|Bennett, D - TEXAS AG EXPERIMENT STATI|
|Higgins, S - TEXAS AG EXPERIMENT STATI|
|Beltran, R - TEXAS AG EXPERIMENT STATI|
|Corsiglia, C - FOSTER FARMS|
|Caldwell, D - TEXAS AG EXPERIMENT STATI|
|Hargis, B - DEPT OF POULTRY SCI,AR|
Submitted to: Journal of Applied Poultry Research
Publication Type: Peer Reviewed Journal
Publication Acceptance Date: December 15, 2005
Publication Date: December 31, 2005
Citation: Bennett, D.D., Higgins, S.E., Moore, R.W., Byrd Ii, J.A., Beltran, R., Corsiglia, C.M., Caldwell, D.J., Hargis, B.M. 2005. Effect of addition of hydrated lime to litter on recovery of selected bacteria and poult performance. Journal of Applied Poultry Research. Interpretive Summary: The effectiveness of adding hydrated lime (calcium hydroxide) to poultry litter to reduce disease causing bacteria numbers was examined. Hydrated lime was added to wood shavings at various concentrations. Young turkeys were raised on the litter for 49 days, during which time disease causing bacteria numbers and turkey body weights were measured. The addition of the hydrated lime did not consistently reduce pathogenic bacterial numbers in these experiments, but did reduce total bacteria numbers. Additionally, it was observed that the addition of as much as 1% lime to the total litter weight, allowed for the turkeys to grow more quickly than the control birds that were raised on wood litter with out lime added.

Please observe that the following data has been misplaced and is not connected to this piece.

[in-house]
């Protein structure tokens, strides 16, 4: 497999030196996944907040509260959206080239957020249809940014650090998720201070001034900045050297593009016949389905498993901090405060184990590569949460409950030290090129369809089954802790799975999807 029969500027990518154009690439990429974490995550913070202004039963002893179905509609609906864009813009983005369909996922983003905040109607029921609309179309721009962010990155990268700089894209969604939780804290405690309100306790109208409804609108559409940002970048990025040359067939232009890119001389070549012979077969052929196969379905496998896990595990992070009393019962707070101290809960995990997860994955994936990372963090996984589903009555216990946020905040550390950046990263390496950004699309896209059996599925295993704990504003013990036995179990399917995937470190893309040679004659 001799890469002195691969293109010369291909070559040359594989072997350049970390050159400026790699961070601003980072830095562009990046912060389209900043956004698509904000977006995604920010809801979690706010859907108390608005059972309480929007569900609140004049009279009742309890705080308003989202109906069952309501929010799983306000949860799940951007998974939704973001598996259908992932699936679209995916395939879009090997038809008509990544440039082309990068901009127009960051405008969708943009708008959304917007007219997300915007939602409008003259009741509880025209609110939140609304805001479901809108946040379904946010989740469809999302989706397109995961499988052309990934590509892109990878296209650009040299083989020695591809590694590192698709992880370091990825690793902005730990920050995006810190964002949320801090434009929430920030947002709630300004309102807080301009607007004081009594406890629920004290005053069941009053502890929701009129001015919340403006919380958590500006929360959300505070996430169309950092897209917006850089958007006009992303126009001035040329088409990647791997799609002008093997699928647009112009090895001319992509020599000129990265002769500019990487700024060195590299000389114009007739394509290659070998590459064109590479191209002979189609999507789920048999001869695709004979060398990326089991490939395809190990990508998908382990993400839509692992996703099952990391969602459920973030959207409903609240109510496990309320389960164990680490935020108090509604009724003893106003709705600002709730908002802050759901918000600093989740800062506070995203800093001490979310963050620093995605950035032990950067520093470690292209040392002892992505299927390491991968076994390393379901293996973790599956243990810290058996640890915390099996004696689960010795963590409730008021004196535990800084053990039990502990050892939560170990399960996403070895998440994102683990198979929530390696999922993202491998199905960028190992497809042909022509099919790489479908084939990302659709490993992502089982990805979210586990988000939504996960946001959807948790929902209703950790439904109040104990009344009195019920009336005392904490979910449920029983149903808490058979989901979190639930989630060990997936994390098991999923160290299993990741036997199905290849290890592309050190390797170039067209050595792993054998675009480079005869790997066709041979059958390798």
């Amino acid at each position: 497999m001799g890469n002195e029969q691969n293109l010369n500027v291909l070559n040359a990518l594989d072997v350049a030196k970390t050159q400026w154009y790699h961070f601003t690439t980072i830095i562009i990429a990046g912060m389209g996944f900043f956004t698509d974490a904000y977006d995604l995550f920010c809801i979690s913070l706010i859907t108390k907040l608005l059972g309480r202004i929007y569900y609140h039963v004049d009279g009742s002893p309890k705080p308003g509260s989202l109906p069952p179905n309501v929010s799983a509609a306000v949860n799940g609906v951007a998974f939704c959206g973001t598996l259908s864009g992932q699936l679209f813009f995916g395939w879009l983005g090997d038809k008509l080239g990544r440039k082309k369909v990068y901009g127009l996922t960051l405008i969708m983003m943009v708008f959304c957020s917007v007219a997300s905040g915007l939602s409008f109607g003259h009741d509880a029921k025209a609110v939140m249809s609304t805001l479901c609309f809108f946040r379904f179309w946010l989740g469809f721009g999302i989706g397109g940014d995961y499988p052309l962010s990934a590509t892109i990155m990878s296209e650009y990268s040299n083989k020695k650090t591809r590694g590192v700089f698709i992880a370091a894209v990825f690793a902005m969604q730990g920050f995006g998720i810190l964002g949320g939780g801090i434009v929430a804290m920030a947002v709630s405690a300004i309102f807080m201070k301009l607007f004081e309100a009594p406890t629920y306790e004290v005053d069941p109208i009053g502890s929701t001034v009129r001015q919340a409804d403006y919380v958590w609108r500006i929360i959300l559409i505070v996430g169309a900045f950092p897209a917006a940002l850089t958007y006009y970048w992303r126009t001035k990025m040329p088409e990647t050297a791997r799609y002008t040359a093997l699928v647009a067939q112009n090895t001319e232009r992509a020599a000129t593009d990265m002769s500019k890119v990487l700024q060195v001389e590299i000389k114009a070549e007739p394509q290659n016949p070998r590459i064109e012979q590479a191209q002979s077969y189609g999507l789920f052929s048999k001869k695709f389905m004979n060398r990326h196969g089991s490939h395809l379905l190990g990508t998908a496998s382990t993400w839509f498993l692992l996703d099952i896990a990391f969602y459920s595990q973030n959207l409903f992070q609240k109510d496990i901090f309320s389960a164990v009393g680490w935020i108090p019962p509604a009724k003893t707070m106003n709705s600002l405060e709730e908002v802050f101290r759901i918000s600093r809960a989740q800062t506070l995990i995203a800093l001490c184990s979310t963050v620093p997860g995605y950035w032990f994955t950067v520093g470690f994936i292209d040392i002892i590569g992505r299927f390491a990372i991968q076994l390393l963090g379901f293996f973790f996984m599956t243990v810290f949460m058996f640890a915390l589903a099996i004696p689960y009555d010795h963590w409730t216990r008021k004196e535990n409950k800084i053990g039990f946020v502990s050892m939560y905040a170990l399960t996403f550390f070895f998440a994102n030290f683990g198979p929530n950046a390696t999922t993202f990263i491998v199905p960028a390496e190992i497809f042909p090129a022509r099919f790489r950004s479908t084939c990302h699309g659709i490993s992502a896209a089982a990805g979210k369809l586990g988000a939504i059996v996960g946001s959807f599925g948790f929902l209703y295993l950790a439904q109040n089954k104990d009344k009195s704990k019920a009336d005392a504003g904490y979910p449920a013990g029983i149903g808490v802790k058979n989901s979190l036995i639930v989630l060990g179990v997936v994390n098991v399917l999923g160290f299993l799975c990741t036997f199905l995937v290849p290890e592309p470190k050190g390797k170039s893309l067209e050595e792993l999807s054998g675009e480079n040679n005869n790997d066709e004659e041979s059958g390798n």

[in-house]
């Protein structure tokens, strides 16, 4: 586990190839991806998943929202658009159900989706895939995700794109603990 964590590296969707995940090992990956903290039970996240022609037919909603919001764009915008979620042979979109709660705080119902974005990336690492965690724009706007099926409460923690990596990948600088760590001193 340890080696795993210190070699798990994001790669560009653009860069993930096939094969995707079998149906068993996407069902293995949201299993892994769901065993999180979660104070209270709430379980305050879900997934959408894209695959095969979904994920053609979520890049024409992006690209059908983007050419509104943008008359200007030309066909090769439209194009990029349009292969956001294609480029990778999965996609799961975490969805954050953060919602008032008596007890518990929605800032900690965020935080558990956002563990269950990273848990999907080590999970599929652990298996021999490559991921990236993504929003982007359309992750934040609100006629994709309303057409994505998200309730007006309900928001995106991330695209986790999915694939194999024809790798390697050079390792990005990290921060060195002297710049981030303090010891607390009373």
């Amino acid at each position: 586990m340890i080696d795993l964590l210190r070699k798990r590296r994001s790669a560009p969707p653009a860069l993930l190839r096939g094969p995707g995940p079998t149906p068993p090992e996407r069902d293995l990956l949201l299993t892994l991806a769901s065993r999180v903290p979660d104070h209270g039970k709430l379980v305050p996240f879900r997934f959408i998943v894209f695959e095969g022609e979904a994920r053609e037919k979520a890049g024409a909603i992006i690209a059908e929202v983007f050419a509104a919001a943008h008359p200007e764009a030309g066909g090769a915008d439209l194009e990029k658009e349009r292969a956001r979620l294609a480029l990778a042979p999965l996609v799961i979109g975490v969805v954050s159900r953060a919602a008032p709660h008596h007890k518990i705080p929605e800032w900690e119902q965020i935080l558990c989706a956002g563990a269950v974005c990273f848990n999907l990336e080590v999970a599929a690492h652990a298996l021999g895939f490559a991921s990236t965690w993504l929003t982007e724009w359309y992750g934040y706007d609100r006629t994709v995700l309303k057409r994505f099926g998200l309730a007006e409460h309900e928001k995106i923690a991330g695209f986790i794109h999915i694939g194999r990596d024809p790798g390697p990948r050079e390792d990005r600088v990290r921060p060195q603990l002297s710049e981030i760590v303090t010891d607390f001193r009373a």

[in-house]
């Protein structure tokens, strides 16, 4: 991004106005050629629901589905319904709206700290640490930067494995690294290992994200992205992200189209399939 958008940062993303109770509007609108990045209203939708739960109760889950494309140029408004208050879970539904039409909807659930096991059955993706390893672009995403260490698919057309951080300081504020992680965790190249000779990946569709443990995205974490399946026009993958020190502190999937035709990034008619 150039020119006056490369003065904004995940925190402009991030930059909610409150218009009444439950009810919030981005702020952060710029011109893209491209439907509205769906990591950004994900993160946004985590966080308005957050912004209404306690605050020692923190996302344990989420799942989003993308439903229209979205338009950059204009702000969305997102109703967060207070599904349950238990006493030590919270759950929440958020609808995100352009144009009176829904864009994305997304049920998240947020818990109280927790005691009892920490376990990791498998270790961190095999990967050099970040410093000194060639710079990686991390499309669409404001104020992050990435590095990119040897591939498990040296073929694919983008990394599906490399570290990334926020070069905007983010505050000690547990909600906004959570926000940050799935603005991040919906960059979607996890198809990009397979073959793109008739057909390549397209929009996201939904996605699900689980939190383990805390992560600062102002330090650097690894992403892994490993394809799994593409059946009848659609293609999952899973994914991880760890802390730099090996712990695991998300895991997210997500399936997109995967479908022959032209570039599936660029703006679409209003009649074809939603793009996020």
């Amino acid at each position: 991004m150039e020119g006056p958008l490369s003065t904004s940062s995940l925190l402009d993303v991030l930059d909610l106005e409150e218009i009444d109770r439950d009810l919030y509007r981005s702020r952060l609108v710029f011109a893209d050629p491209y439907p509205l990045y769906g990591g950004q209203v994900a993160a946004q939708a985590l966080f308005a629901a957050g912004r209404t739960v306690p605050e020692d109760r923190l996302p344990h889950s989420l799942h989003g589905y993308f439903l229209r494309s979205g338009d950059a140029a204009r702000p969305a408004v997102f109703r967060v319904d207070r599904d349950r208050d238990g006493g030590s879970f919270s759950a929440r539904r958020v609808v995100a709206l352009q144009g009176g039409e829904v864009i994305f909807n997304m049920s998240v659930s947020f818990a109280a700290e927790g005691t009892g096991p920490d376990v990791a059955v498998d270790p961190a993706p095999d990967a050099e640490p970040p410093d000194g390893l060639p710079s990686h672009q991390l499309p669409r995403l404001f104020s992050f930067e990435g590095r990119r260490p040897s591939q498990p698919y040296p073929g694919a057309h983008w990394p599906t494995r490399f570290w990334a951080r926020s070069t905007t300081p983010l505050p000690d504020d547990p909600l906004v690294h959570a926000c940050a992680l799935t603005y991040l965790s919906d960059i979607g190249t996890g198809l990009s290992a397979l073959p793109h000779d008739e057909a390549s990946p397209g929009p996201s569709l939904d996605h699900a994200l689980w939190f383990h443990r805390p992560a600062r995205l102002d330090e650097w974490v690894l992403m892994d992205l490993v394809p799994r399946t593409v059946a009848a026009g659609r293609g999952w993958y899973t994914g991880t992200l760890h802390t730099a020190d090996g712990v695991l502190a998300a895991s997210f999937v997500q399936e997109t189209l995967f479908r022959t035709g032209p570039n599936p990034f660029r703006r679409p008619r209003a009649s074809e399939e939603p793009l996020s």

Technical Abstract: Recently, we demonstrated that 10 or 20% (wt/v) hydrated lime in used poultry litter significantly reduced Salmonella enteritidis survival in vitro. However, preliminary studies with day-of-hatch poults suggested that lime in excess of 5% (wt/v) in new litter caused mild but apparent ocular and respiratory irritation and were not further evaluated. Presently, we evaluated the effect of lower concentrations of hydrated lime in new dry pine wood shavings (0, .2, 1, or 5% wt/v) on recovery of Salmonella, Campylobacter, coliforms, total aerobic colony forming units (cfu) and poult performance (hatch to 7 weeks). While lime did not affect body weight at 3 weeks-of age, at 7 weeks-of-age, turkeys from lime-treated pens (either 0.2 or 1%) were significantly (p<0.05) heavier (219 gm/bird) than turkeys grown in control pens. While incorporation of lime at the selected concentrations did not affect Campylobacter or Salmonella recovery, lime did reduce overall aerobic CFU and significantly increased weight gain in this experiment, possibly through reduction of other low level pathogens not measured in this study.